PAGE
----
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Reading Handout for The Silk Roads: A Brief History with Documents Describe some of the diversity of peoples and cultures that participated in the Silk Roads. During what time periods were the roads most heavily used? (1-3) Explain: “All these travelers transformed themselves at the same time that the transformed the places in which they settled.” (3) Why did a market system develop along the Great Wall of China? Who were the Xiongnu? (4-5) Why were the Xiongnu a problem? How did the Han keep peace? (7; Document 1) What did Zhang Qian learn in his trip to visit the Yuezhi? How did this motivate the Han emperor to develop trading networks? (5-6; Document 2; also in Chapter 12 of Traditions and Encounters) Why was it expensive to protect trade along China's western frontier? How did emperor Wudi solve this problem? (6; Document 3) What products did China get in exchange for silk during the Han era? Where did they come from? (7) How did Alexander and his men develop connections with Central Asia? (7-8; Documents 4 and 5) Why did Roman women love silk crepe? Why did Pliny think this was be a problem? (8; Document 6) Comment: “Roman knowledge of more distant countries, such as India and China, was still limited and vague.” (8; Documents 5, 6 and 8) How did Greek become the language of commerce in the eastern Mediterranean and Arabia? (8-9) Why were monsoons a key factor in trading from India to Arabia ? (9; Document 7) How did Greek speaking Romans make the most of trade opportunities with India? (9-10) Comment: “...what had begun in China as direct exchange of silk for horses had become, by the end of the second century CE, a vast trading network of luxury goods...” (10) Who were the Kushans? How did they an important influence on Bactria and northern India? (10-11) What contradictions did the Indo-Greek King Menander see in Buddhism? (11; Document 9) How do texts from the Kushan area reflect the teachings of Mahayana Buddhism? (Documents 10, 11) Comment: “Traders now worshiped the Buddha as a god and sought protections from various Buddhist deities when they came to northwestern India to trade in silk and gems.” (12) What do inscriptions on Buddhist monasteries tell us about the donors? (14; Document 12) How does the life of the Buddha compare with the lives of Buddhist monks in Kushan times? (14) In what way did Mahayana texts promote the trade of silk and gems? (14-15) In what ways were the oasis towns of Central Asia transformed by trade? What do we know about the roles of Buddhist monks in societies of the Takla Makan Desert? (15-17; Document 13) What do we know about the Sogdiana? How did they aid the spread of Buddhism? What do we know about the challenges faced by Sogdiana traders? (17; Document 14) What do the travel accounts of Faxian and Xuanzang tell us about the Buddhist societies they visited? (18; Documents 15 and 17; Xuanzang is profiled in Chapter 14 of Traditions and Encounters) Why did the Northern Wei (Mongolian dynasty in China) send pilgrims to Buddhist monasteries in Central Asia and India? What did the monks learn about the cultures they visited? (18; Document 16) How did Buddhist teachings change what people buried along with the deceased? (18; Document 18) How did the market for silk products change in the late Roman empire and Byzantine era? (19) Why were Byzantines eager to control silk production in their area? Why do historians doubt the story of silk worm eggs being smuggled from China? (20; Documents 19, 20 and 21) How did Justinian I use purple silk in his efforts to become leader of the Christian world. How was this effort related to the control of purple dye? (20-22; Document 21) What did the Chinese notice about foreigners in the early Tang era? Describe some of the diversity of religions seen in China in this era. (22-26; Documents 22, 23) In what ways was the Tang empire similar to the Byzantine empire at the other end of the silk roads? Why did China ban foreign religious institutions after the fall of the Tang dynasty? (25; Document 24) Explain: “Islam introduced a new set of aesthetic values regarding material culture.” (26) How did the market for textiles expand dramatically in the Muslim world? Why do you suppose silk tapestries and wool and silk carpets were especially popular? (27-28; Documents 26, 27) What do we know about Muslims living in southern China in the Tang era? (28; Document 25) Why did ship routes begin to replace overland trade routes around the tenth century? How did this change relate to the nature of the cargo being carried? (28-29) Describe some of the cultural dynamics seen in the ports of Cairo, Quilon, and Quanzhou? (29-30) What do accounts of traders from the Mediterranean to the South China Sea tell us about the cultures in the area in the tenth to thirteenth centuries? (Documents 28-34) Why do you think thirteenth century Italians had a hard time believing Marco Polo? (31; Doc. 33) ...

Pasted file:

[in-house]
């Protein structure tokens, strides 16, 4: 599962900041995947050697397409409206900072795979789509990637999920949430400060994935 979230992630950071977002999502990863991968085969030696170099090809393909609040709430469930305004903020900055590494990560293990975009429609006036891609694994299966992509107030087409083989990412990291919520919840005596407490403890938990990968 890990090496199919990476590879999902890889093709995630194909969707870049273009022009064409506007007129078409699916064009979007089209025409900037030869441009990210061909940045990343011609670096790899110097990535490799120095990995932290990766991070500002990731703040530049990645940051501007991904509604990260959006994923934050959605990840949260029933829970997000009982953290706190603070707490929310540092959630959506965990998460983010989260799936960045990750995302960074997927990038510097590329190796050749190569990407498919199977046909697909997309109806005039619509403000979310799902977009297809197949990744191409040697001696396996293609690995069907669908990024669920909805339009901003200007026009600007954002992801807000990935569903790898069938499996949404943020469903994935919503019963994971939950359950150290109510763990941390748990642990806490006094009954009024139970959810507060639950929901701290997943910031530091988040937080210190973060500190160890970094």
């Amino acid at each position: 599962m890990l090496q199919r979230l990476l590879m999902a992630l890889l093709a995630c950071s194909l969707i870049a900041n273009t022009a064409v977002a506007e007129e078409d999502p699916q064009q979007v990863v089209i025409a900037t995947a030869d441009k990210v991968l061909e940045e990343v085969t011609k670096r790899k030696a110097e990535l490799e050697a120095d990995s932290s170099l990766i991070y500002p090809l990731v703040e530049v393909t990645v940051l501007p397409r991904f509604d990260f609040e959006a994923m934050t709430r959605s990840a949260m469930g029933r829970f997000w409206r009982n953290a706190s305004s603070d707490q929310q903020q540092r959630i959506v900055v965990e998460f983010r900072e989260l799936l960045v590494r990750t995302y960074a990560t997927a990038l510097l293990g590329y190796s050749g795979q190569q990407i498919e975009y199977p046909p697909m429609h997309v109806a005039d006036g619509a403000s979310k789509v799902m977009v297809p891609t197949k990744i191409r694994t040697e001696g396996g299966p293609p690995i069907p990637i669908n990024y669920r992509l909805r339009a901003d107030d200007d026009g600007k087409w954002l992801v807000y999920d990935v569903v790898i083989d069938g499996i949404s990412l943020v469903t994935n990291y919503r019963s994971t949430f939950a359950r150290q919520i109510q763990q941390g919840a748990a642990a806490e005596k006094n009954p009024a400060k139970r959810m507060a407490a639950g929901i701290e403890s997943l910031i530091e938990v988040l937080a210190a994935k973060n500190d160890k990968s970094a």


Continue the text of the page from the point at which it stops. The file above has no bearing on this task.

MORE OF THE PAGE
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School: University of Maryland

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The Silk Roads Helped Transform Classical Societies into Postclassical Societies.
The name silk road came from the lucrative trade of the Eurasia silk and horse trade. This
essay will cover the history of the silk roads and everything that is concerned with them. The silk
way, silk course, was an ancient system of trade paths that were being used to connect the areas
to the East and West extending through the to the Mediterranean Sea (Madsen 38). This is a
concept that denotes the earthly and the naval paths that linked Asia with Africa, Middle East,
and Southern Europe. The ancestor to the silk roads is the Steppe route that stretches through the
Eurasian steppe. This originally helped in the cultural interactions of the people. Also, the routes
taken by traders between Arabia, India, and China were referred to as silk roads. The main point
that will ...

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Anonymous
Thanks, good work